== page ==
Meanwhile, the Queen Mother’s official biographer called the series ‘odious’ and ‘deliberately hurtful’.
Mr Shawcross, in a letter to The Daily Telegraph, said that the programme is ‘filled with lies and half-truths encased in lace and velvet’.
He also accused creator Peter Morgan of organising ‘a campaign to abuse’ the monarchy and ‘to destroy by lies a vital institution’.
Former culture secretary Nadine Dorries said that it was only fair that the show regularly displays such a warning, as is common with other programmes.
The Tory MP added: ‘If a programme is purely fiction as this series of The Crown obviously is, in the name of fairness and transparency it should clearly state so.
‘It’s quite bizarre that it would feature people who are alive today but are bound by protocol and unable to rebut false impressions and invented scenarios, knowing that many viewers would believe them to be real.’
Royal insiders have previously described the programme as ‘trolling on a Hollywood scale’, and last night no one was said to have been dissuaded from that view.
But Buckingham Palace has not formally commented on the row as it is believed officials want to rise above the fray with dignity.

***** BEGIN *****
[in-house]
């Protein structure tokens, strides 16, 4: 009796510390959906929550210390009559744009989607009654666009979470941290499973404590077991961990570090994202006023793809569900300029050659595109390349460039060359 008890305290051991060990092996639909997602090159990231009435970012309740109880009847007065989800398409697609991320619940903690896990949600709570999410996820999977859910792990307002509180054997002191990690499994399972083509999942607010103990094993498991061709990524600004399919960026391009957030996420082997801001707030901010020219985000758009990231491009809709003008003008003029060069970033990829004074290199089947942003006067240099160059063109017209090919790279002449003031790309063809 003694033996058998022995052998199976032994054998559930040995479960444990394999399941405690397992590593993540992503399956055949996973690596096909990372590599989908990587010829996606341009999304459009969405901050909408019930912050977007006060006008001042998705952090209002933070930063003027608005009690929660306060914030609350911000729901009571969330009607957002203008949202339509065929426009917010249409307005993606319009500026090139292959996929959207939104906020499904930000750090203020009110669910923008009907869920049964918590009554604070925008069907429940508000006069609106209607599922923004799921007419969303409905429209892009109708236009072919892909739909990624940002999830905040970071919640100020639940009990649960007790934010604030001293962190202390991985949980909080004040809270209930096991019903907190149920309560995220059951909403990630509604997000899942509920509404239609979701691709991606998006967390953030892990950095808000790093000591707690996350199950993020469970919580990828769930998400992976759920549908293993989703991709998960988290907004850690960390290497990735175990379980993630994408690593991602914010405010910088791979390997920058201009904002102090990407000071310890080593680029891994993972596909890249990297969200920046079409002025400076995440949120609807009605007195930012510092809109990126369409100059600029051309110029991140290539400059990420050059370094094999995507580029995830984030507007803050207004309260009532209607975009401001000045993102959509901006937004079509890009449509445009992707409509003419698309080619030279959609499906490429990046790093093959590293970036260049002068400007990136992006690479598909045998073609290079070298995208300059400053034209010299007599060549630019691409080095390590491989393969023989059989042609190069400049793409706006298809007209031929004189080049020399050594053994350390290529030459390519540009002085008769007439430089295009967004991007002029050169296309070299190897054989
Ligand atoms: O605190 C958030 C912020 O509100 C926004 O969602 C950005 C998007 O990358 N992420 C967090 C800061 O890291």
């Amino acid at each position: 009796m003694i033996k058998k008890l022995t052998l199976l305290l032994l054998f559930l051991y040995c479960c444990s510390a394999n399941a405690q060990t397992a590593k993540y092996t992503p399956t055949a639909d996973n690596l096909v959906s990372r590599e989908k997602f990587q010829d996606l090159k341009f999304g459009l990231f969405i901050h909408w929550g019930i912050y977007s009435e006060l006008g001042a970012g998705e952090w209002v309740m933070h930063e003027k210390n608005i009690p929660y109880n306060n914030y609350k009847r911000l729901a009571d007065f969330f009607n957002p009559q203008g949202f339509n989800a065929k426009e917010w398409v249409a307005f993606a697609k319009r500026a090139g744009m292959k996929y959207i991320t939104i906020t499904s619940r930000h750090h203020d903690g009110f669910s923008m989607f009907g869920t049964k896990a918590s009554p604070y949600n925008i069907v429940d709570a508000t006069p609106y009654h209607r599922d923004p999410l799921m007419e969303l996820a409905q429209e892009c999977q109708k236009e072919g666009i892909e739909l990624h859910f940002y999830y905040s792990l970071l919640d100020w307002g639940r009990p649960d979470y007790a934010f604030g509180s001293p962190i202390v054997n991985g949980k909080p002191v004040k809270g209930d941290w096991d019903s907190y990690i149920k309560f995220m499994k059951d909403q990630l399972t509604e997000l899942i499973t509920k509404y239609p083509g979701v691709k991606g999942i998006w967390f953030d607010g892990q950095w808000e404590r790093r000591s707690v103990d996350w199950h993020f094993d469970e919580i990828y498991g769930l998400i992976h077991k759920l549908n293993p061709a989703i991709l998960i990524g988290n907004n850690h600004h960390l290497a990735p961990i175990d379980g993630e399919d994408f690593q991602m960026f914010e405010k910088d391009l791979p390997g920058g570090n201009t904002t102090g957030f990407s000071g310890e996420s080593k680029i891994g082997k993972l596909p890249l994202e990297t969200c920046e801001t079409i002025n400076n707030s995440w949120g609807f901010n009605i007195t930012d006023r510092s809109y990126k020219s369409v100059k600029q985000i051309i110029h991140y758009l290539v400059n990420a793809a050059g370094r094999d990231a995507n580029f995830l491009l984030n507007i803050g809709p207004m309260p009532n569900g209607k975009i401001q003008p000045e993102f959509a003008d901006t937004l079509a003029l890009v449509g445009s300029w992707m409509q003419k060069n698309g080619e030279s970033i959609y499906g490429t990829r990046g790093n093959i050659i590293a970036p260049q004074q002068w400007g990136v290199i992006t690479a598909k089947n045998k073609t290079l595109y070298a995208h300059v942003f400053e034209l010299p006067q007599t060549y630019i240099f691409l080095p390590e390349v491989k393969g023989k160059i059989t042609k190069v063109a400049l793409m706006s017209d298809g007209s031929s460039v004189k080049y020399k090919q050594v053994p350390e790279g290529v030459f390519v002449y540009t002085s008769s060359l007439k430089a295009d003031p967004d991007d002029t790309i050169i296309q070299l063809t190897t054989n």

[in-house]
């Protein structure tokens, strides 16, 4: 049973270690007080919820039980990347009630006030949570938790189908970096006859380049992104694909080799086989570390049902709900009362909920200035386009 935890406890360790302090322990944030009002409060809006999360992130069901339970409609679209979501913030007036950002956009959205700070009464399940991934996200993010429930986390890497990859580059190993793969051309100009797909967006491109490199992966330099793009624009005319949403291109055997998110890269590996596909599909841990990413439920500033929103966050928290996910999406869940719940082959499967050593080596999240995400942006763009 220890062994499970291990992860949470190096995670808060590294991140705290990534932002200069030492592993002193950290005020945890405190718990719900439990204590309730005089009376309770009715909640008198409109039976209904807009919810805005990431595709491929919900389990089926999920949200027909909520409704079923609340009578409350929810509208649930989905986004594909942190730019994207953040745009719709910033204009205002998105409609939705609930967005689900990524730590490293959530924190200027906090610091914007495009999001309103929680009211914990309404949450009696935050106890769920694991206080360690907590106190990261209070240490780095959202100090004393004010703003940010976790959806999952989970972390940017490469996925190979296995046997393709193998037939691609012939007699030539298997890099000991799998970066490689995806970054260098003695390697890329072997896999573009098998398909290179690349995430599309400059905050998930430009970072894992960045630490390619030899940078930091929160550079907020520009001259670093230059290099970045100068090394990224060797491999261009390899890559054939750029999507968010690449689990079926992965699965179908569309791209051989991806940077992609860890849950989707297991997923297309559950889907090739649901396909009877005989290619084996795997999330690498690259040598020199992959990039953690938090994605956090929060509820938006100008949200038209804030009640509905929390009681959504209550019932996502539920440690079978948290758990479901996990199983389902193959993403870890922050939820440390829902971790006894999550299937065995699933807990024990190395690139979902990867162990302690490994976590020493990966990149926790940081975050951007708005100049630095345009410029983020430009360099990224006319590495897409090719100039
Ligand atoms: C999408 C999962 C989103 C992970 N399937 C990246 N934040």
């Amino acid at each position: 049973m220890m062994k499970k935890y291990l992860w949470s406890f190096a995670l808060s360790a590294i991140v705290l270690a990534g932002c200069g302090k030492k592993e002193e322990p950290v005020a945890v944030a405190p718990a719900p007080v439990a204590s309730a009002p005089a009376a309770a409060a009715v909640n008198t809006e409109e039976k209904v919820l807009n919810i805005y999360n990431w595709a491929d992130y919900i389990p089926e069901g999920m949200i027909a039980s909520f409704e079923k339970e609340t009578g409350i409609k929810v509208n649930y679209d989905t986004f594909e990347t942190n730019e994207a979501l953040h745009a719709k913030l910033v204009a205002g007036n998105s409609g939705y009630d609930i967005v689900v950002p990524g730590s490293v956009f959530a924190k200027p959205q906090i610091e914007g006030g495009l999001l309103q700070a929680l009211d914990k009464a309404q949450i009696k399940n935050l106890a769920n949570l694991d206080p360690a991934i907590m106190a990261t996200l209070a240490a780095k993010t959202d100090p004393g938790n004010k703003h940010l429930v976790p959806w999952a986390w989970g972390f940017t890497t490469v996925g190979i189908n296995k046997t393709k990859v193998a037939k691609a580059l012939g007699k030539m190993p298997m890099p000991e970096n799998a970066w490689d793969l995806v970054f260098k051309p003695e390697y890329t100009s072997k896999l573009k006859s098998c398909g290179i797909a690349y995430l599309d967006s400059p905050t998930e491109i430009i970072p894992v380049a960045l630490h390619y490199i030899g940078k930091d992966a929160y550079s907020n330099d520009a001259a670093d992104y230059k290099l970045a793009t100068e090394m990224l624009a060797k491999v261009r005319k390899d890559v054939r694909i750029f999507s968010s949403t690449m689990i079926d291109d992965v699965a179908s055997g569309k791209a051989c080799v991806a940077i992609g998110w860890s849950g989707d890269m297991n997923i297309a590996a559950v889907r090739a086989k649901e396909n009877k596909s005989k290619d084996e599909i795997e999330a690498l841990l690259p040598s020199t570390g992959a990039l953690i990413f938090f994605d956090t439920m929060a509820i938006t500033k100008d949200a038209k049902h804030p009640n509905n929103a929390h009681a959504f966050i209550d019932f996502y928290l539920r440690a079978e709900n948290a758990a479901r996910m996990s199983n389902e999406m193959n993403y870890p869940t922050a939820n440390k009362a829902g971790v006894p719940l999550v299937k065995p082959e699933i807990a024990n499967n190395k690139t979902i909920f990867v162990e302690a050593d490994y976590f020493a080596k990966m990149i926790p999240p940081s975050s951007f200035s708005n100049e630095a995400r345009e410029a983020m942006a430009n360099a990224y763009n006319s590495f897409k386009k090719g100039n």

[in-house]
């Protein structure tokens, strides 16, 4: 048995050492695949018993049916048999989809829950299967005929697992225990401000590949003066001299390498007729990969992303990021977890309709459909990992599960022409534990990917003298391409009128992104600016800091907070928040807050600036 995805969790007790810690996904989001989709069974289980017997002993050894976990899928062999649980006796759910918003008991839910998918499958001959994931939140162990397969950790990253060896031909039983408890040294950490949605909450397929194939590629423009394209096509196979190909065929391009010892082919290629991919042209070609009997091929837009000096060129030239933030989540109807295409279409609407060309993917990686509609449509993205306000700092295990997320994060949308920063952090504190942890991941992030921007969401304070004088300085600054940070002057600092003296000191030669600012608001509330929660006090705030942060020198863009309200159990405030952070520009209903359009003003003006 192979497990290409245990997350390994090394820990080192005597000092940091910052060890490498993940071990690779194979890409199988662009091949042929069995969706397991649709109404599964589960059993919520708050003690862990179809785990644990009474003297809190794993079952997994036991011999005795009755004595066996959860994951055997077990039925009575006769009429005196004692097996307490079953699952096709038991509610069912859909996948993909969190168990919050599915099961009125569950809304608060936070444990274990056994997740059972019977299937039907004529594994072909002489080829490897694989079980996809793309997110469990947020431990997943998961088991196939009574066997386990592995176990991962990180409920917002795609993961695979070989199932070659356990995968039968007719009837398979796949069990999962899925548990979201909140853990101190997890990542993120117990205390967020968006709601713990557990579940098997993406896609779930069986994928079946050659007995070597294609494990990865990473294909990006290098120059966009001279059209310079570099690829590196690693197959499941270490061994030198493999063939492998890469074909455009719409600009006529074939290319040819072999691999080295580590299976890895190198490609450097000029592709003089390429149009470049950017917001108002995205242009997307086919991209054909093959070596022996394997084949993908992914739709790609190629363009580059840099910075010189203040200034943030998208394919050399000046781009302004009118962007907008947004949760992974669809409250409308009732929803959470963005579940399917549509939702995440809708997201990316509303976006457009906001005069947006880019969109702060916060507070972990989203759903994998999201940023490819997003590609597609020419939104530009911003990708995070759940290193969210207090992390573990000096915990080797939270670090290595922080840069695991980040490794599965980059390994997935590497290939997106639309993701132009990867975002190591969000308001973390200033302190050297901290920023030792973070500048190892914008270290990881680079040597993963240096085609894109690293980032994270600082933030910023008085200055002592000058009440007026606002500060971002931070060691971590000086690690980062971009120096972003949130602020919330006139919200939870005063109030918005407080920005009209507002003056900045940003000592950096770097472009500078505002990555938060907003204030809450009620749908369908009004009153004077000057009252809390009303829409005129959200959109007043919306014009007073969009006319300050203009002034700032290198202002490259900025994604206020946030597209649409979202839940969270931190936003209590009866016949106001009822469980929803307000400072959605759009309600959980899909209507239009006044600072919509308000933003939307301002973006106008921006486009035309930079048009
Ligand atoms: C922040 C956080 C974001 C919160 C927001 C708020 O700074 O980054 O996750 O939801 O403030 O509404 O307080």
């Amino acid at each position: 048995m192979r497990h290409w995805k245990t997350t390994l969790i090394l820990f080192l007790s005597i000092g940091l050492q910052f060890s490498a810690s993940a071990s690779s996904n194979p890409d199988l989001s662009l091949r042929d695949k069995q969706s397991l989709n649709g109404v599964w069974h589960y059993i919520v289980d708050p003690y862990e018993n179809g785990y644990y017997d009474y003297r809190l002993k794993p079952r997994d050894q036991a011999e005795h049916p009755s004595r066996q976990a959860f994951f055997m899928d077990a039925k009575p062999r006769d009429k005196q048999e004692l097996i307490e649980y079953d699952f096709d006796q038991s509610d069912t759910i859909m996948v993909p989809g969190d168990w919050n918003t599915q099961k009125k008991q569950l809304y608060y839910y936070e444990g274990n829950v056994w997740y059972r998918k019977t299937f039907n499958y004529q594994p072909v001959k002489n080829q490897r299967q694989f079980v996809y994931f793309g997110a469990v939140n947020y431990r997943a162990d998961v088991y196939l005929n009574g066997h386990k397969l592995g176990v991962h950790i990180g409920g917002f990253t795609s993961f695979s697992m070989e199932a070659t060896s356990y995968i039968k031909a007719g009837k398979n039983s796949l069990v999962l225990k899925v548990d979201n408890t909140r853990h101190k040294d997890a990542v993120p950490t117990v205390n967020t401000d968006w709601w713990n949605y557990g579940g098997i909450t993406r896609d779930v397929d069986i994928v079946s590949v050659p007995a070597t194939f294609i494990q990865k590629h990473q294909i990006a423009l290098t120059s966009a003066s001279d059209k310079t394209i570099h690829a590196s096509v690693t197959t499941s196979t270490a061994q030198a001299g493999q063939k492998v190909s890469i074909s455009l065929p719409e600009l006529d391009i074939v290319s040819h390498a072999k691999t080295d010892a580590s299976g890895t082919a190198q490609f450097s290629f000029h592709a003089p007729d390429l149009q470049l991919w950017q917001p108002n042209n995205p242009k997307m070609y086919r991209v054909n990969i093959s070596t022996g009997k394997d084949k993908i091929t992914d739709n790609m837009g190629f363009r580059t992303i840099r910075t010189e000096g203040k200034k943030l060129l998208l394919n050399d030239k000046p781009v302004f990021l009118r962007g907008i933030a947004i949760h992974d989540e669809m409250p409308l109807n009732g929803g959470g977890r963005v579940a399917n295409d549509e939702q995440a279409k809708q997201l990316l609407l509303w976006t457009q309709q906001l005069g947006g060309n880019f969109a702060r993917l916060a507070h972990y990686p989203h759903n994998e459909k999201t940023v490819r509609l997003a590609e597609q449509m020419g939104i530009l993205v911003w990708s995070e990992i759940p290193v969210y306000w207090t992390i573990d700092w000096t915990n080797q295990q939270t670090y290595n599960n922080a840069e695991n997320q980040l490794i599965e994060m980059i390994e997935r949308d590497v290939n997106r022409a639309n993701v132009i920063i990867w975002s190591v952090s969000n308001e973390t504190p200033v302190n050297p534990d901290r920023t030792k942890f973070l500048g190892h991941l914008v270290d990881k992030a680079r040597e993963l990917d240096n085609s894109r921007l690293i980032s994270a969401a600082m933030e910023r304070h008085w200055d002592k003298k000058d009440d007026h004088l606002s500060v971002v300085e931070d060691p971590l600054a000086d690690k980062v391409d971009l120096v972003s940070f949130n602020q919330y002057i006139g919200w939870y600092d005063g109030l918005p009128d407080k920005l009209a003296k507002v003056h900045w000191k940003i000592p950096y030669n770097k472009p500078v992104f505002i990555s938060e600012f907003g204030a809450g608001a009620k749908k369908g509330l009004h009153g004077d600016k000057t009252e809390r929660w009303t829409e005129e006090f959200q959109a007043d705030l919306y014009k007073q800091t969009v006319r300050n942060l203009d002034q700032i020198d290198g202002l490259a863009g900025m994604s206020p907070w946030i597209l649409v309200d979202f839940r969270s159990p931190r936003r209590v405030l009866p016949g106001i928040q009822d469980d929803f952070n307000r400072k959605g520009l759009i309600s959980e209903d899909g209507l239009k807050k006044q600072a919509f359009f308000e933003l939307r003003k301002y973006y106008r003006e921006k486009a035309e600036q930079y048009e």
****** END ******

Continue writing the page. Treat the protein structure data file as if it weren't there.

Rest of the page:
A spokesman for the series said: ‘The Crown has always been presented as a drama based on historical events.
Series Five is a fictional dramatisation, imagining what could have happened behind closed doors during a significant decade for the Royal Family – one that has already been scrutinised and well-documented by journalists, biographers and historians.’
The new series, set in the 1990s, opens with Charles – then the Prince of Wales – lobbying then prime minister Sir John in a bizarre attempt to force the Queen’s abdication.
The prince, played by Dominic West, actively briefs against the Queen, whom he believes is out of touch.
But Sir John told The Mail on Sunday that the meeting did not happen and the ‘improper subject’ was never discussed. His office said that not one scene is ‘accurate in any way’, adding: ‘They are fiction, pure and simple.
‘They should be seen as nothing other than damaging and malicious fiction – a barrel-load of nonsense peddled for no other reason than to provide maximum – and entirely false – dramatic impact.’
In another scene, Charles says: ‘If we were an ordinary family and social services came to visit they would have thrown us into care and you [the Queen] into jail.’
While the new series was written at least a year before the Queen died and filming completed months ago, the timing of its release may lead to criticism.
Sources close to the Palace have said the Queen’s death just six weeks ago makes the scenes particularly hurtful.
Storyline: The new series, set in the 1990s, opens with Charles – then the Prince of Wales – lobbying Prime Minister John Major in a bizarre attempt to force the Queen’s abdication (pictured: Charles and John Major together in 1994)